Gains of more than 1 percent in each of the three major indexes made for a good Tuesday on Wall Street. The market managed to erase some, but not all, of the losses it suffered on Monday. At the close:
|DJIA: +1.08% to 13,756.80||S&P 500: +1.43% to 1,574.57||NASDAQ: +1.50% to 3,264.63|
|Gold: +$10.20 to $1,371.30 per ounce||Oil: +0.06% to $88.76 per barrel||U.S. 10-Year: +0.041 points to 1.722%|
Here are three stories that helped shape the market on Tuesday:
1) Can April Retail Sales Live Up To This Forecast? March served up very disappointing news for both the labor market and consumer spending; the Employment Situation compiled by the Bureau of Labor Statistics showed that the U.S. economy created a disappointing number of jobs last month — hitting a low for the recovery — while retail sales declined 0.4 percent in March, according the Commerce Department. Adding to that weighty economic load, the University of Michigan-Thomson Reuters consumer-sentiment gauge dropped to a preliminary April reading of 72.3 — the lowest result since July.
While ICSC has forecast that April sales will increase by 2 percent to three percent, from this week’s look at the data, it seems that economic conditions could not change the current downward trend in retail sales as of yet, posing a concern for United States gross domestic product growth… (Read more.)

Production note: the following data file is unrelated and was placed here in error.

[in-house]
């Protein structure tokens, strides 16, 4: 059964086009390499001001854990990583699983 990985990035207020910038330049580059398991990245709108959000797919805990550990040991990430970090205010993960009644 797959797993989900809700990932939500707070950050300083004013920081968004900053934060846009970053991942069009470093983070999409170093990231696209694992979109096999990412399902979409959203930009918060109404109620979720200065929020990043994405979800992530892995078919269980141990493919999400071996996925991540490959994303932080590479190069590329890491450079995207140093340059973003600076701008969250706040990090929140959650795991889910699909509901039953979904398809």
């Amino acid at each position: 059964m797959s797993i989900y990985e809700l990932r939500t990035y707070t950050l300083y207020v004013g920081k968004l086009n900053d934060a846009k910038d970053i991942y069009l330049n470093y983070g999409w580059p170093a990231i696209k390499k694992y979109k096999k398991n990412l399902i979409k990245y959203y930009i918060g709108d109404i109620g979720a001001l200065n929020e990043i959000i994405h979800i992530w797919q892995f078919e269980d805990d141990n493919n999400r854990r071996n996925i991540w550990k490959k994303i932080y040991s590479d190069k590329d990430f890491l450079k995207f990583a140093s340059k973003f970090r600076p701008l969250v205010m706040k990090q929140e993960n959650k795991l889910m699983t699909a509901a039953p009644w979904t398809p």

2) Housing Starts Finally Recapture 1 Million-Unit Pace in March: Housing starts improved in March, as the market for new homes continued its growth momentum from 2012. However, the strength was seen in multi-family starts, and new building permits declined to miss estimates.
Builders broke ground on houses at a seasonally adjusted annual rate of 1.04 million units last month, representing a 7.0 percent increase above the revised February estimate of 968,000 units, according to the Commerce Department. Last month’s rate was 46.7 percent above the March 2012 rate of 706,000 units… (Read more.)
3) Will U.S. Industrial Production Lead Economic Growth? Industrial production rose 0.4 percent month over month in March, according to data released by the Federal Reserve on Tuesday. This figure compares against the 1.1 percent increase reported in February, and it was slightly above consensus estimates for a 0.2 percent increase.
The Federal Reserve’s industrial production index is broken down into three major industry groups. The index and all of its components are pegged to a 2007 level of 100. The most-watched segment is manufacturing, which declined 0.1 percent last month to a level of 95.7. Significantly, the output of motor vehicle parts increased. Total vehicle assemblies rose 3.4 percent to an annualized rate of 11.05 million… (Read more.)